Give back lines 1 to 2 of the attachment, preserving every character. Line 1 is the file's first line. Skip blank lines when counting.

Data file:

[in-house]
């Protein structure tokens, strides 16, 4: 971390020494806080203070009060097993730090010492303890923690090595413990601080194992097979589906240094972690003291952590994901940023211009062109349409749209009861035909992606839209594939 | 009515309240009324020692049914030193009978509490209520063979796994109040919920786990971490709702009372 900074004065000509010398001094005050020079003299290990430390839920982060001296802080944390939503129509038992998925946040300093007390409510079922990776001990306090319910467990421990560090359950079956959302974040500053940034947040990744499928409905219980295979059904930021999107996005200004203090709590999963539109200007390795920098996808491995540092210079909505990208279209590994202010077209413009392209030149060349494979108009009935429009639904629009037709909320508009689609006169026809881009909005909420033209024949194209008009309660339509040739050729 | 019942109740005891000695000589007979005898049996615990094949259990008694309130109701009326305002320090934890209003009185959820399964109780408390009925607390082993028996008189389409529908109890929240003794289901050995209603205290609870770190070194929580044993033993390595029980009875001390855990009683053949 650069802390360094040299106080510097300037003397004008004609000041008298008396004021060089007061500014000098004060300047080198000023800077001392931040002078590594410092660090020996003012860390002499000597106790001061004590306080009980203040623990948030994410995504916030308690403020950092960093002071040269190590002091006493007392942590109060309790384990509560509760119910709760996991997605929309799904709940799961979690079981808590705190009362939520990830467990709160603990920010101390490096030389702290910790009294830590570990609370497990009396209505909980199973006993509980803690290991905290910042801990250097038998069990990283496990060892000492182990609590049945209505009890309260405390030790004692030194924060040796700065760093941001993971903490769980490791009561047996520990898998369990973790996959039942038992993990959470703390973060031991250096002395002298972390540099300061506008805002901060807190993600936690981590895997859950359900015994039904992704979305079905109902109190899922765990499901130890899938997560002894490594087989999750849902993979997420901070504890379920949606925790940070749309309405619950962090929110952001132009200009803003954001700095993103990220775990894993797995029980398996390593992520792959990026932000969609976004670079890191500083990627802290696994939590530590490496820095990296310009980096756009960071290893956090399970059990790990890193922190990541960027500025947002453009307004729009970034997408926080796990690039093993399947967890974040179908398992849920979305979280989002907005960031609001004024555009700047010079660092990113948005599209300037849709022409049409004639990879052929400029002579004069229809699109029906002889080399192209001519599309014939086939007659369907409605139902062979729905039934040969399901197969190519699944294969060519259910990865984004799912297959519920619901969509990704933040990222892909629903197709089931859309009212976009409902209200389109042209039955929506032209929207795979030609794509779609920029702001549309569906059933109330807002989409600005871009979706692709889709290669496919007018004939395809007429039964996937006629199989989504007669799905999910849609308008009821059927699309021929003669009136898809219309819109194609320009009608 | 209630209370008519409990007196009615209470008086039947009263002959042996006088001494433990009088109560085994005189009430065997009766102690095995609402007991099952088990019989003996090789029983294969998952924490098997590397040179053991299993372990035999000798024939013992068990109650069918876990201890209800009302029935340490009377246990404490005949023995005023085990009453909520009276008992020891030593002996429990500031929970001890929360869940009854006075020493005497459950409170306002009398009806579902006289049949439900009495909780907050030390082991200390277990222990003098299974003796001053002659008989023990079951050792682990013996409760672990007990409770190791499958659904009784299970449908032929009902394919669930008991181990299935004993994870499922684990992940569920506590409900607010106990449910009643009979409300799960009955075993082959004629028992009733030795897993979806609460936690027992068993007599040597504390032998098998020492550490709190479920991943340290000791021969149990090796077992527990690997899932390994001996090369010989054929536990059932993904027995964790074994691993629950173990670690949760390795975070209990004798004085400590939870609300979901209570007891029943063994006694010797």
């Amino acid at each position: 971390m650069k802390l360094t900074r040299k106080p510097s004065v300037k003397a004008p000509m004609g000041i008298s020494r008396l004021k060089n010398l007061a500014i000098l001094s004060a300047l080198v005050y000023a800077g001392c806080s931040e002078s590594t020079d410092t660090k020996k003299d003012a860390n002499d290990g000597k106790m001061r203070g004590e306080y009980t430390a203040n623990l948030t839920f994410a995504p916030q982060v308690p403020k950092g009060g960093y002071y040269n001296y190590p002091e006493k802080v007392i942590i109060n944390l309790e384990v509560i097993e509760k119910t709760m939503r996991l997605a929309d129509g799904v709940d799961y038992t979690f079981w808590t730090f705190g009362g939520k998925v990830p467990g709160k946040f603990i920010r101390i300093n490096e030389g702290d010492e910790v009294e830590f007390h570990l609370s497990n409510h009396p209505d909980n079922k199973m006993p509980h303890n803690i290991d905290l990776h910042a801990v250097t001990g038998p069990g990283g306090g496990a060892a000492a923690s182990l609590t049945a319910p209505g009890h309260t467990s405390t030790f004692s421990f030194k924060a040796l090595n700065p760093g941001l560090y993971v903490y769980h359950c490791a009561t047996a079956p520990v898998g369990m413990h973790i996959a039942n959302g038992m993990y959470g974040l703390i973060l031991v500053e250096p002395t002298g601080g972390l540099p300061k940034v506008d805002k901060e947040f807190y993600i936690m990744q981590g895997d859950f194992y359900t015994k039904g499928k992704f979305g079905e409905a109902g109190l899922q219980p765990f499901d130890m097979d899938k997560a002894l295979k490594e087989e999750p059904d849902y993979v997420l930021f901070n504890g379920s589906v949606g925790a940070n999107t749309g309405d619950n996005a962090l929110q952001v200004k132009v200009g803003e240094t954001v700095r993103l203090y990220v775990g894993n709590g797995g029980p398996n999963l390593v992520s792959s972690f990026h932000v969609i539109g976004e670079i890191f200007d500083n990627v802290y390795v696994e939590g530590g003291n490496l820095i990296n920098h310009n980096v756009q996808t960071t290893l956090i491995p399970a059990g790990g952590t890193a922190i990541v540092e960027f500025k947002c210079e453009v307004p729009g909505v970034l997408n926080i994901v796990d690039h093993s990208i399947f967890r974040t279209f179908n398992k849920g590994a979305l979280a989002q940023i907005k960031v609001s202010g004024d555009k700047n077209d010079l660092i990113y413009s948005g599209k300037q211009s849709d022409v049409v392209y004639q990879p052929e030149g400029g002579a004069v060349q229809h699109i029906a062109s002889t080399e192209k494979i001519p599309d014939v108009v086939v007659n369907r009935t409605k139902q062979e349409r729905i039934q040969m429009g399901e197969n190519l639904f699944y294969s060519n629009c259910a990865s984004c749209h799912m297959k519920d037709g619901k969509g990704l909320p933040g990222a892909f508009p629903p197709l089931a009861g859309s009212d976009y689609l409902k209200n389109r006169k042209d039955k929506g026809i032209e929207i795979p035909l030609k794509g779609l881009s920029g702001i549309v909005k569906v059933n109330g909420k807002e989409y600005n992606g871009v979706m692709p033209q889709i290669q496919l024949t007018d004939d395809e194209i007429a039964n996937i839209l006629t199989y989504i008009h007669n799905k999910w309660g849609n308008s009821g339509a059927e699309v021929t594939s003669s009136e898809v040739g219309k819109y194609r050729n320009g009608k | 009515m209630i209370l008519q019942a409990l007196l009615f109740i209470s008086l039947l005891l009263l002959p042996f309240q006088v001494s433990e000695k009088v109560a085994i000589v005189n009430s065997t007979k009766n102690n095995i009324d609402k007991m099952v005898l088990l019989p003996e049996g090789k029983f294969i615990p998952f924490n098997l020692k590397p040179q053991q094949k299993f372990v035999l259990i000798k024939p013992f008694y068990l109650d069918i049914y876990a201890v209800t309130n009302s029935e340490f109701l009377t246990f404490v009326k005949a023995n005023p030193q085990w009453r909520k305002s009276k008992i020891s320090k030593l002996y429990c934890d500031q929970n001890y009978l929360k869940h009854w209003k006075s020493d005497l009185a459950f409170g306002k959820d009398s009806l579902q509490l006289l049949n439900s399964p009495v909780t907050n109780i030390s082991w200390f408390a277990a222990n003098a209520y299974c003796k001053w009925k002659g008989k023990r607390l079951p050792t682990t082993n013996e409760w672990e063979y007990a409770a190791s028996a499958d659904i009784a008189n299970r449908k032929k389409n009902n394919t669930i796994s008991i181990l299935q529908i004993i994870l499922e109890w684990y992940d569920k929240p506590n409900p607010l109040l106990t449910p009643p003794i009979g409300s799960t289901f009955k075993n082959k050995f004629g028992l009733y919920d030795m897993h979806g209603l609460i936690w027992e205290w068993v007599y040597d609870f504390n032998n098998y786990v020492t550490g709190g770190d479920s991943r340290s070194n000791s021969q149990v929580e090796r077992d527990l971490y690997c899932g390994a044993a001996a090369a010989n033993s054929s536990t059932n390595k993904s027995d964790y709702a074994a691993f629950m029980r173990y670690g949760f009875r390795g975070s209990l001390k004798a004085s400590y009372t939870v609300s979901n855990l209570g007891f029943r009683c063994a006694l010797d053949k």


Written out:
[in-house]
């Protein structure tokens, strides 16, 4: 971390020494806080203070009060097993730090010492303890923690090595413990601080194992097979589906240094972690003291952590994901940023211009062109349409749209009861035909992606839209594939 | 009515309240009324020692049914030193009978509490209520063979796994109040919920786990971490709702009372 900074004065000509010398001094005050020079003299290990430390839920982060001296802080944390939503129509038992998925946040300093007390409510079922990776001990306090319910467990421990560090359950079956959302974040500053940034947040990744499928409905219980295979059904930021999107996005200004203090709590999963539109200007390795920098996808491995540092210079909505990208279209590994202010077209413009392209030149060349494979108009009935429009639904629009037709909320508009689609006169026809881009909005909420033209024949194209008009309660339509040739050729 | 019942109740005891000695000589007979005898049996615990094949259990008694309130109701009326305002320090934890209003009185959820399964109780408390009925607390082993028996008189389409529908109890929240003794289901050995209603205290609870770190070194929580044993033993390595029980009875001390855990009683053949 650069802390360094040299106080510097300037003397004008004609000041008298008396004021060089007061500014000098004060300047080198000023800077001392931040002078590594410092660090020996003012860390002499000597106790001061004590306080009980203040623990948030994410995504916030308690403020950092960093002071040269190590002091006493007392942590109060309790384990509560509760119910709760996991997605929309799904709940799961979690079981808590705190009362939520990830467990709160603990920010101390490096030389702290910790009294830590570990609370497990009396209505909980199973006993509980803690290991905290910042801990250097038998069990990283496990060892000492182990609590049945209505009890309260405390030790004692030194924060040796700065760093941001993971903490769980490791009561047996520990898998369990973790996959039942038992993990959470703390973060031991250096002395002298972390540099300061506008805002901060807190993600936690981590895997859950359900015994039904992704979305079905109902109190899922765990499901130890899938997560002894490594087989999750849902993979997420901070504890379920949606925790940070749309309405619950962090929110952001132009200009803003954001700095993103990220775990894993797995029980398996390593992520792959990026932000969609976004670079890191500083990627802290696994939590530590490496820095990296310009980096756009960071290893956090399970059990790990890193922190990541960027500025947002453009307004729009970034997408926080796990690039093993399947967890974040179908398992849920979305979280989002907005960031609001004024555009700047010079660092990113948005599209300037849709022409049409004639990879052929400029002579004069229809699109029906002889080399192209001519599309014939086939007659369907409605139902062979729905039934040969399901197969190519699944294969060519259910990865984004799912297959519920619901969509990704933040990222892909629903197709089931859309009212976009409902209200389109042209039955929506032209929207795979030609794509779609920029702001549309569906059933109330807002989409600005871009979706692709889709290669496919007018004939395809007429039964996937006629199989989504007669799905999910849609308008009821059927699309021929003669009136898809219309819109194609320009009608 | 209630209370008519409990007196009615209470008086039947009263002959042996006088001494433990009088109560085994005189009430065997009766102690095995609402007991099952088990019989003996090789029983294969998952924490098997590397040179053991299993372990035999000798024939013992068990109650069918876990201890209800009302029935340490009377246990404490005949023995005023085990009453909520009276008992020891030593002996429990500031929970001890929360869940009854006075020493005497459950409170306002009398009806579902006289049949439900009495909780907050030390082991200390277990222990003098299974003796001053002659008989023990079951050792682990013996409760672990007990409770190791499958659904009784299970449908032929009902394919669930008991181990299935004993994870499922684990992940569920506590409900607010106990449910009643009979409300799960009955075993082959004629028992009733030795897993979806609460936690027992068993007599040597504390032998098998020492550490709190479920991943340290000791021969149990090796077992527990690997899932390994001996090369010989054929536990059932993904027995964790074994691993629950173990670690949760390795975070209990004798004085400590939870609300979901209570007891029943063994006694010797």